Do current smokers use more cigarettes and become more dependent on nicotine because of psychological distress after a natural disaster?
Natural disasters increase nicotine dependence and cigarette consumption, but the exact mechanisms and conditions responsible for this increase are relatively unclear. This study explored whether posttraumatic stress and depressive symptoms were pathways to increased nicotine dependence and cigarette consumption after disaster exposure using a representative sample of current smokers who were living in New Orleans at the time Hurricane Katrina struck (n = 175), and a comparison sample of smokers from Memphis (n = 222) who were not directly impacted by Hurricane Katrina. We assessed whether nicotine dependence and daily cigarette consumption differed by city and evaluated potential mediators and moderators of this association using conditional process analysis. Results showed that though nicotine dependence (B = 0.46, SE = 0.20, p =.02) and average daily cigarette consumption (B = 2.19, SE = 0.80, p =.01) were higher among New Orleans than Memphis smokers 27 months after Hurricane Katrina, hurricane exposure did not indirectly affect nicotine dependence and average daily cigarette consumption through increases in posttraumatic stress and depressive symptoms. Smokers who are exposed to disasters may not be increasing their cigarette use and their dependency on nicotine because of post-disaster psychological distress. Future studies should investigate other mechanisms and conditions to explain post-disaster changes in smoking behavior.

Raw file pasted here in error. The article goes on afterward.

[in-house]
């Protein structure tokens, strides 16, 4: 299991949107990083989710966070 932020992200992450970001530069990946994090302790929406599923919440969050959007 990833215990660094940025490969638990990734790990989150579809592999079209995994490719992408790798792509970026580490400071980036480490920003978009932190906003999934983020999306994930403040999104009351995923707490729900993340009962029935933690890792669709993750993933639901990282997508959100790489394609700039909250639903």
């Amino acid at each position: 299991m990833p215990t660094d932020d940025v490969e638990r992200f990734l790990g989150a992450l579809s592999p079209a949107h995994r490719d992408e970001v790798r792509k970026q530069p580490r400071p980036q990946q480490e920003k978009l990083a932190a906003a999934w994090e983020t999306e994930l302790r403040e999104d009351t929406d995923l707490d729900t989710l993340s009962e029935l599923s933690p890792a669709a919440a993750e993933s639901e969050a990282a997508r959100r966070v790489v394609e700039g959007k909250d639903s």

Digital Object Identifier (DOI)
Alexander, A.C., Ward, K.D., Forde, D.R., Stockton, M., Read, M.C. (2019) Do Current Smokers Use More cigarettes and Become More Dependent on Nicotine Because of Psychological Distress after a Natural Disaster? Addictive Behaviors, 129-134.